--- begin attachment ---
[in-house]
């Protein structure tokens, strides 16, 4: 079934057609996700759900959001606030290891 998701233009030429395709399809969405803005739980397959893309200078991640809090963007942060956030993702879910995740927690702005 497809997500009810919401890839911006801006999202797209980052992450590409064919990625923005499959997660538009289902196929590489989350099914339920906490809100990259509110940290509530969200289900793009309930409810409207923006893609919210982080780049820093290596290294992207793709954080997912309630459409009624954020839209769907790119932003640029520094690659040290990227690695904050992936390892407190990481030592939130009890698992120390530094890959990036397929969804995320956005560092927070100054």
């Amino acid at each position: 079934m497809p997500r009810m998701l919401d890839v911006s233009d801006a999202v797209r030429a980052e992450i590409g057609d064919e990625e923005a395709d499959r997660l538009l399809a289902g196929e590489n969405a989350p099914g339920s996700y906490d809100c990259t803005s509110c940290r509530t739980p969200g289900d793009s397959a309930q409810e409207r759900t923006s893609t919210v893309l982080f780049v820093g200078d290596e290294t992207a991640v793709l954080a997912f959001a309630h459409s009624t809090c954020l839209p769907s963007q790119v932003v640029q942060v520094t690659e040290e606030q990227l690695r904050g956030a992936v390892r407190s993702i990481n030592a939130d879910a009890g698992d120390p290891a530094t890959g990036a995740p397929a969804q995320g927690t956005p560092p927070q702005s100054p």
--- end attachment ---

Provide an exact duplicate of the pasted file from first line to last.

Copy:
[in-house]
């Protein structure tokens, strides 16, 4: 079934057609996700759900959001606030290891 998701233009030429395709399809969405803005739980397959893309200078991640809090963007942060956030993702879910995740927690702005 497809997500009810919401890839911006801006999202797209980052992450590409064919990625923005499959997660538009289902196929590489989350099914339920906490809100990259509110940290509530969200289900793009309930409810409207923006893609919210982080780049820093290596290294992207793709954080997912309630459409009624954020839209769907790119932003640029520094690659040290990227690695904050992936390892407190990481030592939130009890698992120390530094890959990036397929969804995320956005560092927070100054």
């Amino acid at each position: 079934m497809p997500r009810m998701l919401d890839v911006s233009d801006a999202v797209r030429a980052e992450i590409g057609d064919e990625e923005a395709d499959r997660l538009l399809a289902g196929e590489n969405a989350p099914g339920s996700y906490d809100c990259t803005s509110c940290r509530t739980p969200g289900d793009s397959a309930q409810e409207r759900t923006s893609t919210v893309l982080f780049v820093g200078d290596e290294t992207a991640v793709l954080a997912f959001a309630h459409s009624t809090c954020l839209p769907s963007q790119v932003v640029q942060v520094t690659e040290e606030q990227l690695r904050g956030a992936v390892r407190s993702i990481n030592a939130d879910a009890g698992d120390p290891a530094t890959g990036a995740p397929a969804q995320g927690t956005p560092p927070q702005s100054p």